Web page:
A look at the long history of handedness. The post Lefty versus Righty — A Look at Human Handedness appeared first on The Scholarly Kitchen.
The Journal of Open Source Software was designed from scratch using the principles of open source and software design practices. This has both advantages and disadvantages, particularly with respect to elements of the traditional scholarly publishing ecosystem. The post Guest Post – Starting a Novel Software Journal within the Existing Scholarly Publishing Ecosystem: Technical and…
We should strive for open but also be realistic about the options truly available to researchers and discuss them transparently and honestly. The post Guest Post — Space and Grace in Open Access Publishing appeared first on The Scholarly Kitchen.
As publishers and librarians draw conclusions from the last year of usage data, we must look to qualitative analysis to round out the picture of the human conditions behind the quantitative trends. The post Experiences Behind the Data: Making Human Sense of Pandemic Usage Reports appeared first on The Scholarly Kitchen.
Today we revisit Geraldine Cochran's 2018 post, which offers a chance to understand the differences between the words "diversity", "inclusion", and "equity", and how that understanding can make our efforts toward progress more effective. The post Revisiting: The Problem with Diversity, Inclusion, and Equity appeared first on The Scholarly Kitchen.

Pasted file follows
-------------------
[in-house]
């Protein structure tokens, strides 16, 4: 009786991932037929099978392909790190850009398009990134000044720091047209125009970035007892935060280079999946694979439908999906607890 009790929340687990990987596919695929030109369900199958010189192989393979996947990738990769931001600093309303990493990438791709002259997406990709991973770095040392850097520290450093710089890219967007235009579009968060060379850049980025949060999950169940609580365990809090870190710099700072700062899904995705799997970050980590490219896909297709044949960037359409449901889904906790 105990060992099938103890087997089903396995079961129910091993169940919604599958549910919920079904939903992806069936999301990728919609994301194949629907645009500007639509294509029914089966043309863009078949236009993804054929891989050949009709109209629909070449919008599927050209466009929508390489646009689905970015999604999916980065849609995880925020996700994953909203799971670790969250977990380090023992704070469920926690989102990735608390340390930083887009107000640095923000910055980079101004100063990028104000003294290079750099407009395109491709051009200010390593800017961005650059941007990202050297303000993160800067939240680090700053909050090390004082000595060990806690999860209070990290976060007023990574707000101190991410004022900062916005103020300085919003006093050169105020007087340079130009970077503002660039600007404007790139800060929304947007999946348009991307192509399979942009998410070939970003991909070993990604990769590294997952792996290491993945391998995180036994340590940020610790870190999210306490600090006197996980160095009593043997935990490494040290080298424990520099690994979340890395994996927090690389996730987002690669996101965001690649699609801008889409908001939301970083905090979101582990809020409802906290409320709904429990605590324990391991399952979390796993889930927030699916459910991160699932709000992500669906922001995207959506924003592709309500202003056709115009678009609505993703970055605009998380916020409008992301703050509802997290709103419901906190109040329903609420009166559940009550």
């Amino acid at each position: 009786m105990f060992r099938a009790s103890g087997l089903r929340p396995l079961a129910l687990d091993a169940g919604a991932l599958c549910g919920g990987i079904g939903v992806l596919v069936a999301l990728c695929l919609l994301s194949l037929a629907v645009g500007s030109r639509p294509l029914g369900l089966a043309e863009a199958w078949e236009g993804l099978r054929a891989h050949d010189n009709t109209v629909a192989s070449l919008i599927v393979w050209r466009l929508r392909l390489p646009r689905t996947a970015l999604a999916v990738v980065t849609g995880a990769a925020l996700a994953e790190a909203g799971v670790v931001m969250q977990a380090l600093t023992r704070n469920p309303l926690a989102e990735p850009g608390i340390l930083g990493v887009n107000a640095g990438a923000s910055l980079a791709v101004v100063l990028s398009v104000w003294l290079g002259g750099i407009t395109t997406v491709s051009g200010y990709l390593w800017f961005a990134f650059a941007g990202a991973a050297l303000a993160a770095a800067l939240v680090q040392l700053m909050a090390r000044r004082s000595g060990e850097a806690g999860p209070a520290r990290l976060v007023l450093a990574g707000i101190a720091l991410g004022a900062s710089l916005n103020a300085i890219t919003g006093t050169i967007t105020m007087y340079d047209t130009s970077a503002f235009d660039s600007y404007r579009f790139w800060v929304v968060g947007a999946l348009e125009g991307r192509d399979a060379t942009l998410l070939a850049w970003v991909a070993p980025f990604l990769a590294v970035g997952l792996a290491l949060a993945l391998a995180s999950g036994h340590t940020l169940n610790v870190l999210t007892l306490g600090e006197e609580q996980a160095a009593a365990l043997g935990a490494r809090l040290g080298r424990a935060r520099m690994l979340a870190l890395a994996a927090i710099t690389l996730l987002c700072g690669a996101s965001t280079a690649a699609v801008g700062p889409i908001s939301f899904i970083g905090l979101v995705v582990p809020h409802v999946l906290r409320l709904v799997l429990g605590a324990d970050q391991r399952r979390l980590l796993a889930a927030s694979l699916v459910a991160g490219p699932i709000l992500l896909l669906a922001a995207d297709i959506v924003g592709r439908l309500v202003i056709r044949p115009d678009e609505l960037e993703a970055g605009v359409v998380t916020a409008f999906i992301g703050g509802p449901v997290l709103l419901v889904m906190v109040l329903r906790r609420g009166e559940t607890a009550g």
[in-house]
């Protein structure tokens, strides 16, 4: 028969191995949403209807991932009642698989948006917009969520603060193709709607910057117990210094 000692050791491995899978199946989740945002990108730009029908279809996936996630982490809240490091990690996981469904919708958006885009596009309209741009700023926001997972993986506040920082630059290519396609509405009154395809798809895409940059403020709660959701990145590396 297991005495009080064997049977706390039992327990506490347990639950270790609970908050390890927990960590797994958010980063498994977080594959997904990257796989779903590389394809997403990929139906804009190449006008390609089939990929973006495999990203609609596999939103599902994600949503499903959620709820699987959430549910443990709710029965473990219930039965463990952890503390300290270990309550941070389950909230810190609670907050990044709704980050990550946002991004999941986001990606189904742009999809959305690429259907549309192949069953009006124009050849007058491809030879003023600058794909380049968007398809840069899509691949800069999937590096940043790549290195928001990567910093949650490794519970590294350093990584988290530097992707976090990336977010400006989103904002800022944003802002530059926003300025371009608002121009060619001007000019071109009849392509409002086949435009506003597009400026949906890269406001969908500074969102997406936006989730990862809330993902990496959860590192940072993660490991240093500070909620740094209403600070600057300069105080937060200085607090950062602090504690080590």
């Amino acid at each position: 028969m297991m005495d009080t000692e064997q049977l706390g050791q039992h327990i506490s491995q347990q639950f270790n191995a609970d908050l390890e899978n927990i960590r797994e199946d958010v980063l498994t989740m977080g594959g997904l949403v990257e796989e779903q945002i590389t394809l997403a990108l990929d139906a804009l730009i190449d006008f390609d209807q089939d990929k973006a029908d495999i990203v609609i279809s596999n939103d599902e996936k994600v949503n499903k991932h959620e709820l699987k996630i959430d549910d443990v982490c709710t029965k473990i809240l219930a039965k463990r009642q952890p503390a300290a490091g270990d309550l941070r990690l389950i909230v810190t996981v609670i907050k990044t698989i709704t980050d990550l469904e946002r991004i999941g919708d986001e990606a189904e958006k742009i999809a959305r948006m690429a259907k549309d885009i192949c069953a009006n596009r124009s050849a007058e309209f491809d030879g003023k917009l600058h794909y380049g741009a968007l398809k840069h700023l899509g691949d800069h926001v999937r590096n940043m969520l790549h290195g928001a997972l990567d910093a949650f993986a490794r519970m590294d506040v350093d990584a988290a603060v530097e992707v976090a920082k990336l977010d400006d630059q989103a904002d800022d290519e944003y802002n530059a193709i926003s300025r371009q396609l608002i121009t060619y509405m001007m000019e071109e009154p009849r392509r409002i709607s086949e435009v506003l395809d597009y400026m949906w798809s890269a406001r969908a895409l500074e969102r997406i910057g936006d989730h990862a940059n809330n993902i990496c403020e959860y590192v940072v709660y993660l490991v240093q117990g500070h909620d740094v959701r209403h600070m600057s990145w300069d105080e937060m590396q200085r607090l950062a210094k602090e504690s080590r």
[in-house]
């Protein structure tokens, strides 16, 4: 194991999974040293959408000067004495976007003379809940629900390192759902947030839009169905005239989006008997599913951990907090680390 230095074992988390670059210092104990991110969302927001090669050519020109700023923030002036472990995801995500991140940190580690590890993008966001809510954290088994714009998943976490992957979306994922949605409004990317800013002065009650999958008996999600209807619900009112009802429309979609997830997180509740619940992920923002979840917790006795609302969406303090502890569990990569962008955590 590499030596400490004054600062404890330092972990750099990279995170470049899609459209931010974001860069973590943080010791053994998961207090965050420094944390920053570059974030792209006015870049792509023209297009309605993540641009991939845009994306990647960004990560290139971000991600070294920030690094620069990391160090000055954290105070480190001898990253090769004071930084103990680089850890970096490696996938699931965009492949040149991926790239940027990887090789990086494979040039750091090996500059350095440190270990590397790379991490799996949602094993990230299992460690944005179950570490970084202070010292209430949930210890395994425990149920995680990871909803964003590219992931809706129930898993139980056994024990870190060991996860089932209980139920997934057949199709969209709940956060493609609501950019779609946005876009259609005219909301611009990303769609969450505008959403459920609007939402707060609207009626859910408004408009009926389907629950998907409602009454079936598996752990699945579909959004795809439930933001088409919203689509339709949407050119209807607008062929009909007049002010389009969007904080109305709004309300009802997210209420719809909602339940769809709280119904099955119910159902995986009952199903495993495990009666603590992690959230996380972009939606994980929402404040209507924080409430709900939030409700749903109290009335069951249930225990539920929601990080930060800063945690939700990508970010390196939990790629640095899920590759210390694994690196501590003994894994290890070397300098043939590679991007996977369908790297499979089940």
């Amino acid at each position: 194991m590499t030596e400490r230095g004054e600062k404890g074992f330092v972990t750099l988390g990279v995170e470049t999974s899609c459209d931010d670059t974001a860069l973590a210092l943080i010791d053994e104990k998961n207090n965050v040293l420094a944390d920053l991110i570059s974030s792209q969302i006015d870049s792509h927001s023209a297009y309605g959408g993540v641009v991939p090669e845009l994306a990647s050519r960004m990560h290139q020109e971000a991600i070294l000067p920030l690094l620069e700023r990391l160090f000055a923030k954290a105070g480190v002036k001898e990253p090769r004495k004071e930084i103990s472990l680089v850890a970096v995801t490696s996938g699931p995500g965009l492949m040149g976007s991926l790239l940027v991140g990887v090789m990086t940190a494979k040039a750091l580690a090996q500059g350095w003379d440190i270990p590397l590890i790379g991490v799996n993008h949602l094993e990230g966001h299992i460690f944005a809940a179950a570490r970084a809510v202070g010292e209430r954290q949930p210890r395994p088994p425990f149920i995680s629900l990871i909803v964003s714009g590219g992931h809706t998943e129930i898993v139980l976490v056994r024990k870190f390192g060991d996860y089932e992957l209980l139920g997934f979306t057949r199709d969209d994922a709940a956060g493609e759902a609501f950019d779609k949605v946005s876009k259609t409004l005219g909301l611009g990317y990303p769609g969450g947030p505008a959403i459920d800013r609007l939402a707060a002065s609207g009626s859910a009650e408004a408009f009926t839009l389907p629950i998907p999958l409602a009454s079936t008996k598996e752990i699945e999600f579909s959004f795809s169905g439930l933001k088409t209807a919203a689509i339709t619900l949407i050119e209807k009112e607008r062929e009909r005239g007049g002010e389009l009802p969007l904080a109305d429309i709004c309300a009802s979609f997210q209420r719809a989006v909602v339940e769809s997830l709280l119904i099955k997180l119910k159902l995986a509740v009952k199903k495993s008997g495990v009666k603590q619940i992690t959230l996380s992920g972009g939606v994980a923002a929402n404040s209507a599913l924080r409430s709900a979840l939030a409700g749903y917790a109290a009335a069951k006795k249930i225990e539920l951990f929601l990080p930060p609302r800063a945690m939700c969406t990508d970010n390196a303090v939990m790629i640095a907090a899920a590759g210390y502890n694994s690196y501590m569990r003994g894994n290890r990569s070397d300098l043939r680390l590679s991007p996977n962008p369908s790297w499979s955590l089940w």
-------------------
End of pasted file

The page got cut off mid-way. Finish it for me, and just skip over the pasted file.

Randall Munroe gives us the real scoop on what scientific papers are saying. Your suggestions welcome as well. The post XKCD on the Types of Scientific Papers — What Would You Add to this List? appeared first on The Scholarly Kitchen.
A pilot program that seeks to deepen transnational dialogue and collaboration among mission-driven scholarly publishers. The post The AUPresses Global Partner Program Begins: An Interview with the Partner Presses appeared first on The Scholarly Kitchen.
A look at a session from last week's CHORUS Forum that discussed new open access business models -- what does it take to make them work? The post New Open Access Business Models — What’s Needed to Make Them Work? appeared first on The Scholarly Kitchen.
Getting digitized primary source materials into the classroom requires an open dialogue among researchers, teachers, and archivists. A workshop from historians of business shows how. The post Guest Post — Building the Last Mile: A Plan for Bringing the Expanding Universe of Digital Primary Sources into Classrooms appeared first on The Scholarly Kitchen.
How can not-for-profit organizations outcompete their commercial rivals? Revisiting Joe Esposito's 2011 post that lays out a blueprint for success. The post Revisiting: Governance and the Not-for-profit Publisher appeared first on The Scholarly Kitchen.